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Office of Governor Gary Locke
Contact:  Governor's Communications Office, 360-902-4136
Alt Contact:  Office of the Minister of Fisheries and Oceans, 613-992-3474

Salmon agreement stresses conservation

SEATTLE - Washington and Canada today reached an unprecedented agreement in principle to protect both countries' wild salmon stocks, Gov. Gary Locke and Canadian Fisheries and Oceans Minister David Anderson announced.

The agreement for the first time establishes shared, common conservation goals between Canada and Washington by closing or restricting important sport and commercial fisheries on both sides of the border.

"Business as usual has not worked. Puget Sound chinook, as well as other Washington salmon stocks, face federal Endangered Species Act listings," Locke said. "This agreement in principle will mean Canadians will restrict their fisheries to allow more wild salmon to return to Washington rivers to spawn.

"At the same time, we will ask Washington sport and commercial fishers, as well as business people, for additional sacrifices in northern Puget Sound fishing opportunities to allow more wild Canadian salmon to return to spawn in their native rivers," the governor said.

Locke applauded the Canadians for unilateral conservation closures in their waters that will allow thousands of Washington-bound salmon to return to their native rivers.

"Minister Anderson has shown great courage and leadership in addressing our mutual conservation problems. I look forward to working with him to recover our precious salmon runs," Locke said.

"Today we begin a new era of cooperation for the benefit of the salmon and all those who care about it," Anderson said. "Working together, we can avoid the mistakes of the past and take the steps necessary for responsible stewardship in the future."

Bill Wilkerson of the Washington Forest Protection Association said, "This agreement is certainly timely and critical in responding to Washington's effort to preserve and protect several failing wild salmon runs.

"This kind of leadership and commitment at high government-to-government levels demonstrates we can be successful in the U.S.-Canada salmon negotiation process," he added.

Larry Carpenter, a representative of the Northwest Marine Trade Association, said, "The people of the Pacific Northwest, and especially the recreational fishing community, are well aware of the conservation crisis of Puget Sound wild chinook salmon. My industry applauds Gov. Locke and his Canadian counterparts for their focus and perseverance to achieve this kind of unprecedented coho-for-chinook preservation deal."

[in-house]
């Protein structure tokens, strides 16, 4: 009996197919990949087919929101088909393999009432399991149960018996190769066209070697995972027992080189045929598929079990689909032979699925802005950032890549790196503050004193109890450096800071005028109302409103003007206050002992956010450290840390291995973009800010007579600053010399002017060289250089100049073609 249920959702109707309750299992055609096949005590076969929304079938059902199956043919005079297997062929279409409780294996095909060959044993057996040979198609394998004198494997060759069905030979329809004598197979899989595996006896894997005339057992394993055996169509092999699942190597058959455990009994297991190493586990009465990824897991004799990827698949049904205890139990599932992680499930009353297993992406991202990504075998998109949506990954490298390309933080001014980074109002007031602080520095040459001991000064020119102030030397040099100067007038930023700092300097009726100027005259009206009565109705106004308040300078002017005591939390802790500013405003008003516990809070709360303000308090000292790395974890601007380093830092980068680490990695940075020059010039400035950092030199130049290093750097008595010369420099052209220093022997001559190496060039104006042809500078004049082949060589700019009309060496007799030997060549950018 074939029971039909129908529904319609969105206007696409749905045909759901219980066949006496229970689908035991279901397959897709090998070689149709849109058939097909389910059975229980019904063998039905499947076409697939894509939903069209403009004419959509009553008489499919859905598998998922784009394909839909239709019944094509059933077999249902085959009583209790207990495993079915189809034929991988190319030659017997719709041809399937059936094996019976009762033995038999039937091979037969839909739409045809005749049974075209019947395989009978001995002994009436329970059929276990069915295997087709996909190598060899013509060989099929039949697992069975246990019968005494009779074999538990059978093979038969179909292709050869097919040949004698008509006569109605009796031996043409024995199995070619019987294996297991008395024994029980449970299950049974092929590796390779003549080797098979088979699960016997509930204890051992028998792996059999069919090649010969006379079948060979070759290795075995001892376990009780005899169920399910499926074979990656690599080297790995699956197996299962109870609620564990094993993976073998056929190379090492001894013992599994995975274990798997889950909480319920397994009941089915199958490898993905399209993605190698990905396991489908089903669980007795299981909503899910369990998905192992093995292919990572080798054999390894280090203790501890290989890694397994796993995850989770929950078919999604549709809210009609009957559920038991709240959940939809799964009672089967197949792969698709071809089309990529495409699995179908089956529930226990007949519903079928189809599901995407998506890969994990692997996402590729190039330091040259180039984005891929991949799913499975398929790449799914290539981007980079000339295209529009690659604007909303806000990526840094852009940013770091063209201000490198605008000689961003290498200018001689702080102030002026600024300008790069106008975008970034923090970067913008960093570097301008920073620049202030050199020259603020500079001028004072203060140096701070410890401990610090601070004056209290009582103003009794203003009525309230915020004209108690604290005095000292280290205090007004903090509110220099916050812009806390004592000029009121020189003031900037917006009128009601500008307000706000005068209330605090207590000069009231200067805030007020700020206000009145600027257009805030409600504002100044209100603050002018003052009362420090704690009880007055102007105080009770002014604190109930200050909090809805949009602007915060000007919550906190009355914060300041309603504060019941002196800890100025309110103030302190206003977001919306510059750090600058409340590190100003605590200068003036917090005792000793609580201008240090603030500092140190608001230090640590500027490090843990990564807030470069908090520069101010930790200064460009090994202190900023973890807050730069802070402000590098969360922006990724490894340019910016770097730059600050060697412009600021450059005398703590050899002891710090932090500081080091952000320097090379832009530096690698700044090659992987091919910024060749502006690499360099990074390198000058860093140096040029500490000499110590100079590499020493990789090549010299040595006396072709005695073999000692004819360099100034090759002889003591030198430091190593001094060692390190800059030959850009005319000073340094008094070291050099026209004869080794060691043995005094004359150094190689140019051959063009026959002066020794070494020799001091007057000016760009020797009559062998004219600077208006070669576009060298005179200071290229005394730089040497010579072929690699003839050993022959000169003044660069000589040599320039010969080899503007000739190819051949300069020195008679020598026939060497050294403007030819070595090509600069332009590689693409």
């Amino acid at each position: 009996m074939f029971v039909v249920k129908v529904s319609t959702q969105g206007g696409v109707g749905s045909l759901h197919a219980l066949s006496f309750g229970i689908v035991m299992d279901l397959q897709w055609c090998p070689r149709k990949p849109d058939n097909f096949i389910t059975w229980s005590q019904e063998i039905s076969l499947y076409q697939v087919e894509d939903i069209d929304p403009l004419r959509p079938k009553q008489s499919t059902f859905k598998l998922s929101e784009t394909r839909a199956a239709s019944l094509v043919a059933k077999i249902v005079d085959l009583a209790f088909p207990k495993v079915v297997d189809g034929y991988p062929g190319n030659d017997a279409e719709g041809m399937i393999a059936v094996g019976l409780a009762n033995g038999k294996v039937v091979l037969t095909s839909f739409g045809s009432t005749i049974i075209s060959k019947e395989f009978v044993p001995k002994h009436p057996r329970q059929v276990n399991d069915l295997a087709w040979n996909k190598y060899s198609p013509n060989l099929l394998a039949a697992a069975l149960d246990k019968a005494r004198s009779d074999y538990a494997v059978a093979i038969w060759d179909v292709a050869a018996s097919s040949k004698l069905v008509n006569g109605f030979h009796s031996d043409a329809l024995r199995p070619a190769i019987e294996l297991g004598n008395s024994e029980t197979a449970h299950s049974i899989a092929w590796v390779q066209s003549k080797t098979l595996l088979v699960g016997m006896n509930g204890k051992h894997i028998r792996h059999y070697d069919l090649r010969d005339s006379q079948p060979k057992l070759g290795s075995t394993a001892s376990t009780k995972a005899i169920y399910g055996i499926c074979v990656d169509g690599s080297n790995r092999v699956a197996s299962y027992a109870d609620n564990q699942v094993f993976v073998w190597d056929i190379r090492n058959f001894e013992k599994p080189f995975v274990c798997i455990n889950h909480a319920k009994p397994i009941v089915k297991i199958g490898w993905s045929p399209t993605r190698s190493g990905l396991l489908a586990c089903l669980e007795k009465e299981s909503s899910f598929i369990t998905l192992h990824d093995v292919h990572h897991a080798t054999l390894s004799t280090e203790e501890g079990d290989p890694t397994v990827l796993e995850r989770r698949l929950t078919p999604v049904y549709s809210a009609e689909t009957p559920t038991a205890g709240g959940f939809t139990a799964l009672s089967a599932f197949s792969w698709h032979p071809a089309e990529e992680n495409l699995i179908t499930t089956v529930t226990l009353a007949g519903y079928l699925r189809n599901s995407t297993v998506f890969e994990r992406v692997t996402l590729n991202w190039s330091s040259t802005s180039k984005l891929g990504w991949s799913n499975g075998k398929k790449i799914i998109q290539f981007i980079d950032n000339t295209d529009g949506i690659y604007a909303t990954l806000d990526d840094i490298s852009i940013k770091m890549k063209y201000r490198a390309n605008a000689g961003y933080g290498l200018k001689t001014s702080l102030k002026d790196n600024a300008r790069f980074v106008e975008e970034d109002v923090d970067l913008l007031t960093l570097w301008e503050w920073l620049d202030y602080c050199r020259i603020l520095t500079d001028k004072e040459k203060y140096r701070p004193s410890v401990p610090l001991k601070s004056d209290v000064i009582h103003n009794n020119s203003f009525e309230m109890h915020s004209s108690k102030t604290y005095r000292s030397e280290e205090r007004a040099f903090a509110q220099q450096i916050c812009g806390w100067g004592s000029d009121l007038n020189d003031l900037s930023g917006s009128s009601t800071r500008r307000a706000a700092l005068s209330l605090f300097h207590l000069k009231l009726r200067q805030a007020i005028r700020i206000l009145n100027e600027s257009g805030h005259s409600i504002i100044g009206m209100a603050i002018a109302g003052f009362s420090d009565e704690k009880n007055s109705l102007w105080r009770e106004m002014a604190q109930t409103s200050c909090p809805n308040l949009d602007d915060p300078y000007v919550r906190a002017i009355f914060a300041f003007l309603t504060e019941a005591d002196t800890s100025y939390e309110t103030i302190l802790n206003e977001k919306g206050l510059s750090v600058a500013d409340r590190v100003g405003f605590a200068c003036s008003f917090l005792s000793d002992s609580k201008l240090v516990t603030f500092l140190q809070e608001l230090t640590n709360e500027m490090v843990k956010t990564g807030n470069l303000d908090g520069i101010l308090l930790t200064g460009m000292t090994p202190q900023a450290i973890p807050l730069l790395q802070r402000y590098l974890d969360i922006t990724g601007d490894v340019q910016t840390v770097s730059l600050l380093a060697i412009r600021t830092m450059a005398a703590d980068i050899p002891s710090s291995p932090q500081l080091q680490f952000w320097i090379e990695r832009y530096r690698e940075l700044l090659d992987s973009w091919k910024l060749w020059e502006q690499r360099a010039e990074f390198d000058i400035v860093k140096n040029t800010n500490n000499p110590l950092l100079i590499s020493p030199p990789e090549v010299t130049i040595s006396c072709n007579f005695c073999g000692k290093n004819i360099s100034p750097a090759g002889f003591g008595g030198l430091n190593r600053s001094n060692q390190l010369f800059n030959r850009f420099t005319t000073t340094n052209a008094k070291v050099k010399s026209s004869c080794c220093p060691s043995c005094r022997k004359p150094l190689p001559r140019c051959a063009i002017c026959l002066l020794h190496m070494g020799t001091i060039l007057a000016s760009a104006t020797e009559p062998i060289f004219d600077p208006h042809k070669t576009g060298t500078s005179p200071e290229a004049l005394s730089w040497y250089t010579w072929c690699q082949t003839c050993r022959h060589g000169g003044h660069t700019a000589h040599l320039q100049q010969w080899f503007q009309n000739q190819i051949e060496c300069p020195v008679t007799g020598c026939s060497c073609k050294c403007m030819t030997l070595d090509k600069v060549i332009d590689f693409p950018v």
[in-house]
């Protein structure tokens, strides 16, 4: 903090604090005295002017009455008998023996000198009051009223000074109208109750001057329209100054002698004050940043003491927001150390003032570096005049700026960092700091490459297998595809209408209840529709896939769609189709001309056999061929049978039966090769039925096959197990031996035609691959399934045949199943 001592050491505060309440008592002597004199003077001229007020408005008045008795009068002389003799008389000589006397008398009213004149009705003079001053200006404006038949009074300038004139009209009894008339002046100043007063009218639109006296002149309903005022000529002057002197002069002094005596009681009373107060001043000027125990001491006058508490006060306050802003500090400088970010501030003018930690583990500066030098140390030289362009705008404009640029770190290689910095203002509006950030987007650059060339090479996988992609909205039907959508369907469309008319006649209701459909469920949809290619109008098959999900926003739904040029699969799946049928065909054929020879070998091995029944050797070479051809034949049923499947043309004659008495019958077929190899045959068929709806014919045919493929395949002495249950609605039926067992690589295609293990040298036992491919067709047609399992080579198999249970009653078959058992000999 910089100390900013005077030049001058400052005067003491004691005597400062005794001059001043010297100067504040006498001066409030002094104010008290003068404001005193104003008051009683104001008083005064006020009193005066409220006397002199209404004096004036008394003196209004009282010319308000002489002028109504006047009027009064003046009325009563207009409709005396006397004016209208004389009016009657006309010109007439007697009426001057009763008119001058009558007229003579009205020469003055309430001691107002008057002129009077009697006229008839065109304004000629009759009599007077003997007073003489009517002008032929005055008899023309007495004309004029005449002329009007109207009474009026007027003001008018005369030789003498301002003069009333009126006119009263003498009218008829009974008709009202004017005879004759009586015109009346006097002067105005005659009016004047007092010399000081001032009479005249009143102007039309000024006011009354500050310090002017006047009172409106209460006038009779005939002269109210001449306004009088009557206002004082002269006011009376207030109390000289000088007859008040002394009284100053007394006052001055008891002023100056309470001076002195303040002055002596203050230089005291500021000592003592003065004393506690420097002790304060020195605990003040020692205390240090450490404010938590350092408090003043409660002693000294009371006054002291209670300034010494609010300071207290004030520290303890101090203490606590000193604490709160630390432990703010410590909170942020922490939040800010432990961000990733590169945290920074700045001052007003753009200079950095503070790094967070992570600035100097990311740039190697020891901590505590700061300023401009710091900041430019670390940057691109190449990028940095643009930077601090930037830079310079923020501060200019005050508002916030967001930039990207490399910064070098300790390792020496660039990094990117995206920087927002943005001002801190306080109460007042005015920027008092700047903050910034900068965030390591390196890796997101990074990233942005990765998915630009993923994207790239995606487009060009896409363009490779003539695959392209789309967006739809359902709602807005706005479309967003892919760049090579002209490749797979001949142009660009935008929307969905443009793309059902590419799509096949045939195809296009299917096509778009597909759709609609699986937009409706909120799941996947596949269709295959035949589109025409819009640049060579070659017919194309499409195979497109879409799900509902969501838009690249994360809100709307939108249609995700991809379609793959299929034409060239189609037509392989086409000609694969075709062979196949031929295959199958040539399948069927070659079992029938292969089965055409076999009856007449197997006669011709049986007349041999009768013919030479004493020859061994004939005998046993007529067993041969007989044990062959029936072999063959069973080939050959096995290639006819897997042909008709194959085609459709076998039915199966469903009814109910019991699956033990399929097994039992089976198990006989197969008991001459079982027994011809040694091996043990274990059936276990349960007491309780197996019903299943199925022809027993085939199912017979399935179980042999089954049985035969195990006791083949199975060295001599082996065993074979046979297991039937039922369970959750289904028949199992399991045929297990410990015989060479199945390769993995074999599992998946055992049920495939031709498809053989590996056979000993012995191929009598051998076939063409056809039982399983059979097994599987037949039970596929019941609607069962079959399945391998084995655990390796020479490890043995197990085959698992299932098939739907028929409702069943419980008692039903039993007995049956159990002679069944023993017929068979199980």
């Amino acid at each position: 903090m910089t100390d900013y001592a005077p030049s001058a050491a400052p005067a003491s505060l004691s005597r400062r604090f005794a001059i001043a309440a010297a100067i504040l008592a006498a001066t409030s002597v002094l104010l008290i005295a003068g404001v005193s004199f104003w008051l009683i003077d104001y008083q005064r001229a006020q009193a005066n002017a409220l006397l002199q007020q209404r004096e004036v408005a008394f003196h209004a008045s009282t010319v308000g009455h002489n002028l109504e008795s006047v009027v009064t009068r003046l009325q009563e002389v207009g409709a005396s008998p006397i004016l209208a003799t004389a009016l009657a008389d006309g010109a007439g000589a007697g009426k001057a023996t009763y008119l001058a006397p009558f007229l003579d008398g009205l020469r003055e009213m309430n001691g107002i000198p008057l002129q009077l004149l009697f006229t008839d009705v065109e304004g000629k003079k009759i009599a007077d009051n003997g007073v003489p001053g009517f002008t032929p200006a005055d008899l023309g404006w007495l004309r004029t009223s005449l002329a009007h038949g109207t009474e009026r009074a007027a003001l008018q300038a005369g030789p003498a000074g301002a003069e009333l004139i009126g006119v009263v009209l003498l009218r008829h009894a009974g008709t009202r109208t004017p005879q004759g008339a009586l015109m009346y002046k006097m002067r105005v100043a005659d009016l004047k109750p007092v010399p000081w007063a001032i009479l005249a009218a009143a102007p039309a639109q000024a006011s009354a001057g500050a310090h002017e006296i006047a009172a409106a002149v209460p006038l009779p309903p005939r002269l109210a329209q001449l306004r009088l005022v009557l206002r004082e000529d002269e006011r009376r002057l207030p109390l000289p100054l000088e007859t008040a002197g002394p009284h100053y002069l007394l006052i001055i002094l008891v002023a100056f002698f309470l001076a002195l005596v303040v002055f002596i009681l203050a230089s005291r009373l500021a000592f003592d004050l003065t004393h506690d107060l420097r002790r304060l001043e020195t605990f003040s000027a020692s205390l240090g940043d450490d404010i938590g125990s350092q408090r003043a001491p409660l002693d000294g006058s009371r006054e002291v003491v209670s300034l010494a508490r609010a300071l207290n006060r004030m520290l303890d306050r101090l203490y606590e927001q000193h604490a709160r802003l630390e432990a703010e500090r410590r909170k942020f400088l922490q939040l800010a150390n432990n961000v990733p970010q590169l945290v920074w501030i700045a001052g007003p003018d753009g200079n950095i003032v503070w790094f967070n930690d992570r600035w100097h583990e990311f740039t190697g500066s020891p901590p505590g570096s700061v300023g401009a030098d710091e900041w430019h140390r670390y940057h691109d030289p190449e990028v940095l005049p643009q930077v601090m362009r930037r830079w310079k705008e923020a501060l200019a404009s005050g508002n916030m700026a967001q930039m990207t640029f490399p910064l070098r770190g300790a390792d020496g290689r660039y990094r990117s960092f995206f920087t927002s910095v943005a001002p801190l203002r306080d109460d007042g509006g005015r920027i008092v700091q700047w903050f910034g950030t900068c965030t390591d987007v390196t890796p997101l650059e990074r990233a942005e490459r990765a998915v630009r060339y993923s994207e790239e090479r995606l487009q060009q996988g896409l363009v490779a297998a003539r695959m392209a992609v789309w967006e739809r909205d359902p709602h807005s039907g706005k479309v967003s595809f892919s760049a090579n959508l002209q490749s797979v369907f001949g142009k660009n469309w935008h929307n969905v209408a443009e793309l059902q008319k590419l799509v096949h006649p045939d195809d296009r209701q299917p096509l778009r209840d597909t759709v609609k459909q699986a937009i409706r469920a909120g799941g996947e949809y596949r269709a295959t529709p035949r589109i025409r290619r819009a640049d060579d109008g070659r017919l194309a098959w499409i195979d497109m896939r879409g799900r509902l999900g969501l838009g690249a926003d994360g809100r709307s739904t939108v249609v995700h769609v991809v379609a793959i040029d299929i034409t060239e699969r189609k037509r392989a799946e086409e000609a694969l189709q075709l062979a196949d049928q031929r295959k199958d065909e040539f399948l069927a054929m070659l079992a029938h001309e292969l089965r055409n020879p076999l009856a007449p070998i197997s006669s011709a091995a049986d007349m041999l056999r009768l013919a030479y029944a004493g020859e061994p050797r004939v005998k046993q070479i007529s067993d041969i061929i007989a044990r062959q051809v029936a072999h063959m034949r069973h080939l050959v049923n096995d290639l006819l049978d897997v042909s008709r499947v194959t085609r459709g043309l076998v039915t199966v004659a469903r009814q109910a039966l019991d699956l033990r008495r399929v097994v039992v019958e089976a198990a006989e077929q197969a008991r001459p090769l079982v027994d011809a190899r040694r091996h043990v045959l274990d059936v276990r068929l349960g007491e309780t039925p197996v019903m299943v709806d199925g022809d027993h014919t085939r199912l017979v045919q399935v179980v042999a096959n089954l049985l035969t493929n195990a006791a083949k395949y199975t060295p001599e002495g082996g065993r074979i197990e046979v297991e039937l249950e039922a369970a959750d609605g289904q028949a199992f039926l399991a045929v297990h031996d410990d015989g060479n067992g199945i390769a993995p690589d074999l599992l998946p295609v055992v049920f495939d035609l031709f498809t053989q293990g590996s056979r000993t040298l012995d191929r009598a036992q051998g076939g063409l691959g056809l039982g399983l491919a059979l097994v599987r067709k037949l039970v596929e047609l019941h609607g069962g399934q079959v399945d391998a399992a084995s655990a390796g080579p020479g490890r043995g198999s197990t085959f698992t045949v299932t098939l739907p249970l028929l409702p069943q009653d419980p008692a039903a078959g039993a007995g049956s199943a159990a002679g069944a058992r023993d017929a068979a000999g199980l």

Rob Zuanich of the Purse Seiner Vessel Owners' Association said, "We are very happy to see Canada and the U.S. have reached agreement for added conservation for both coho and chinook salmon. We remain hopeful that similar cooperation could be attained in the ongoing sockeye fishery management forums for conservation measures for coho and chinook salmon while allowing harvest on abundant Fraser River sockeye."

"We are encouraged to witness Canada and the Pacific Northwest becoming responsible conservation partners, and we hope this is finally a great beginning to recover wild salmon populations for both countries," said Mark Cedergreen of the Westport Charter Association.

Ron Shultz, from the National Audubon Society, said, "This announcement is a positive development for failing populations of our Puget Sound wild chinook salmon. As a conservation organization that is primarily concerned with the preservation of our salmon populations, we hope the governor can keep this process on track to the benefit of all Washingtonians."

According to the agreement, Canada is closing fisheries that will save 14,000 Puget Sound chinook this year. In addition, it will restrict its Strait of Georgia sport fishery in April and May 1999. In exchange, Washington will restrict its sport and commercial salmon fisheries in the Strait of Juan de Fuca and San Juan Islands.

Locke and Anderson agreed to new goals that will guide the relationship between Washington State and Canada on Pacific salmon. These goals are based on conservation and enhanced effort by both parties on habitat protection and restoration. In addition, they have agreed to maintain a government-to-government relationship characterized by early and open dialogue. Both parties also have endorsed selective fishing practices for commercial and recreational fisheries on both sides of the border. Selective fisheries allow the harvest of fin-clipped hatchery fish while protecting wild fish.

To implement the agreement, the Washington Fish and Wildlife Commission will have to modify seasons set earlier this year. The commission, which has been in communication with the Governor's Office, is scheduled to meet Tuesday with a time and location to be announced.

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